Most people across the world enjoy listening, performing, composing, and dancing to music. In much of that music there is a low-frequency component call the bass. This part of the sound is the literal base for all the other sounds that help us understand it as music. The bass provides the connection between the rhythmic, harmonic, and melodic components of a musical piece. People often describe the bass as something they feel rather than hear. Our ears can only hear frequencies as low as 20 hertz (Hz), the lowest key on the piano is just above that at 27.5 Hz. When that note is played, it might not sound like much more than a thud, but when all the higher sounds are added its importance becomes clearer.
In a study by Michael Hove et. al., participants were better able to tap along with low frequency sounds compared to higher ones. That is to say, the participants were more accurate in synchronizing their finger taps to bass notes. This ability is traced to the cochlea of the inner ear, which is very early in the auditory pathway to process sound. It is a shared common trait among all people across the world. Higher frequency sounds are processed once they enter the brain, so we are better able to determine the pitch and relationships to other sounds. So how does this relate to being a leader?
Modern leaders both in and outside the military empower the people in the organization. Gone are the days of the authoritarian CEO or commander who demands respect and obedience through fear. The work may still get done, but the long-term costs of stress, burnout, and lack of job satisfaction, ultimately result in poorer organizational performance. Empowering people is about serving their needs through the creation of a framework that takes into account all the variety of skills and cultural backgrounds present in a team. This idea of the leader serving the needs of their team is called Servant Leadership, and it has a decades-long history.
According to the Greenleaf Center for Servant Leadership– “Servant leadership is a philosophy and set of practices that enriches the lives of individuals, builds better organizations and ultimately creates a more just and caring world.” The key aspects of this philosophy are sharing power, putting the needs of others first, and developing people. The servant leader is at the bottom of an upside-down pyramid, where the workers/followers are at the top.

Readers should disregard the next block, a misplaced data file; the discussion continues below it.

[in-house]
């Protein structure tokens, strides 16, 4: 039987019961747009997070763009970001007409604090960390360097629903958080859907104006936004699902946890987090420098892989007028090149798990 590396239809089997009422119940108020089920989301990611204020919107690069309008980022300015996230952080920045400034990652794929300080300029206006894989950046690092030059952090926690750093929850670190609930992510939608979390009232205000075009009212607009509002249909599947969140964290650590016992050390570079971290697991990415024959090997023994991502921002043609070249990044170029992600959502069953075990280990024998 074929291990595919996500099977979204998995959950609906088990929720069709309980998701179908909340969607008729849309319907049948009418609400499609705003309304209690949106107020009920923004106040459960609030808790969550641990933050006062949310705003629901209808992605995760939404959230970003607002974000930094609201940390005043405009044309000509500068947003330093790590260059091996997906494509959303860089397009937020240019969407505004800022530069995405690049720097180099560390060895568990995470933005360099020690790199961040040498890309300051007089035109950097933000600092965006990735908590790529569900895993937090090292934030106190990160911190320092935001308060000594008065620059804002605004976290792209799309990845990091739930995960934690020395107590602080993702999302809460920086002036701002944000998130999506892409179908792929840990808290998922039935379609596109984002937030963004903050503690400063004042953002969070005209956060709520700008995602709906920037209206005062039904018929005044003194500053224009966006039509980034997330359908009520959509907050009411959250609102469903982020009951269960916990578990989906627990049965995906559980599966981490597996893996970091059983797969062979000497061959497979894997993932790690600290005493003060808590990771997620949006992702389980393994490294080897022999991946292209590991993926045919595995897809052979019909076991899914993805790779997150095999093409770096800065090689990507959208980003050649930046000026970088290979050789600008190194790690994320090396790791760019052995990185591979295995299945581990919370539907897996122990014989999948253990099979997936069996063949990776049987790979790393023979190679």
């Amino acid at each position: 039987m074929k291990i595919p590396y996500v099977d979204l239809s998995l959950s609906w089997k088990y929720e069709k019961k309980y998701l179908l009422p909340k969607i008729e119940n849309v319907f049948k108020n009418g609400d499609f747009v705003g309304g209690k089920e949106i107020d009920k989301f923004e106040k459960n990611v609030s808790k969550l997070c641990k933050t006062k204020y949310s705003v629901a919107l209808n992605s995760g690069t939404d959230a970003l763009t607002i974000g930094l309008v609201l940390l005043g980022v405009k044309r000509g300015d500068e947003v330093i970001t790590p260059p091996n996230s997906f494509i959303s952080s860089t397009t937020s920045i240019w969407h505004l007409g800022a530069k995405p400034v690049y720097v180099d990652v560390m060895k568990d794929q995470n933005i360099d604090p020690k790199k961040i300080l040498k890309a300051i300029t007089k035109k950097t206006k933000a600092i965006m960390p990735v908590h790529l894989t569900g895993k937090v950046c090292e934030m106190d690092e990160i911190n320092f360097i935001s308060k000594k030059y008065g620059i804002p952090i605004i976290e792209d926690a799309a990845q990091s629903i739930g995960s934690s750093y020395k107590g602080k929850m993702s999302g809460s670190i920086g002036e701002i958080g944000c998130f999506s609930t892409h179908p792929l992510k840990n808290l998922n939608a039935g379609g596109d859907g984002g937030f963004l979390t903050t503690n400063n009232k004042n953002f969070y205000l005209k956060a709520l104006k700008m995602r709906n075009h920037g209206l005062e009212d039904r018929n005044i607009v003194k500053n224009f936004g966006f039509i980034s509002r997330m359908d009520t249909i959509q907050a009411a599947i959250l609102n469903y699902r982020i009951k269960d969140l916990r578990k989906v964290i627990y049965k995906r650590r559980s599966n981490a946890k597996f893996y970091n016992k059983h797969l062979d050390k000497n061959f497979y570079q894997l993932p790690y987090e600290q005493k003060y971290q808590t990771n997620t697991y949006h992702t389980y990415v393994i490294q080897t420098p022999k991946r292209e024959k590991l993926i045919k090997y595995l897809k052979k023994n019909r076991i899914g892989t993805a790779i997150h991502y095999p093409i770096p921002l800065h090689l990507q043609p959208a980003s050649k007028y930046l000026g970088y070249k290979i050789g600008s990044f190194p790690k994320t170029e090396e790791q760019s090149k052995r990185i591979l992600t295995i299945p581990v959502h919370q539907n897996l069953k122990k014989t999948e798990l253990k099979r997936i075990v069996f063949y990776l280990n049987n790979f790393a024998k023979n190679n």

In this upside-down pyramid, the workers are all the melodies and hooks that our brain spends the most time processing and remembering. The middle of the pyramid contains all the supporting elements such as the harmony and sound effects which enhance the music. Finally, at the bottom is the bass, which is processed the fastest, and almost unconsciously. It is foundational to the music’s structure and its enjoyment, but we don’t spend much time thinking about it. Unless you are a bass player you probably don’t really notice the bass in a song, but your body responds to it in a subconscious way.
Servant leaders are bass players. They share their rhythmic role with drummers and integrate with the other parts of the song. Leaders can empower their people to make decisions, without going through multiple levels of approval. In the military it is often difficult to share leadership. The positional and rank-based structure always leaves the final accountability within the commander’s hands. However, by letting others make decisions while assuming the risk for those decisions, commanders remove the ‘fear of failure’ mindset. This allows the members of the organization to share in its decision-making, building trust and confidence along the way.
They put the needs of the song before their own, even if that means choosing not to play. The song is the organization and its people, servant leaders sacrifice their desires for the good of the group. This can mean leaving space for people to bring their ideas forward, and the leader tabling their priorities for the benefit of the organization’s mission.
They develop the song by slightly altering their contribution so the other parts can be even more engaging. Servant leaders influence the organization in a foundational, subconscious way so there isn’t a need to call attention to their status as a leader- it is felt. That feeling is understood through the development of the organization’s people. When they take ownership of tasks and advance in their own careers, then the servant leader has done their job. It is not necessarily something the leader directed, but rather establishing the philosophical culture that allowed for the people to flourish.
Although not traditionally thought of as a leading element, the bass in music in analogous to the servant leader philosophy. It is often hard to describe in words why we like a song or feel good about working in an organization. It just seems right. Serving the people in the group is what makes for high-performing organizations and memorable music. Challenge yourself to be the bass player on your team!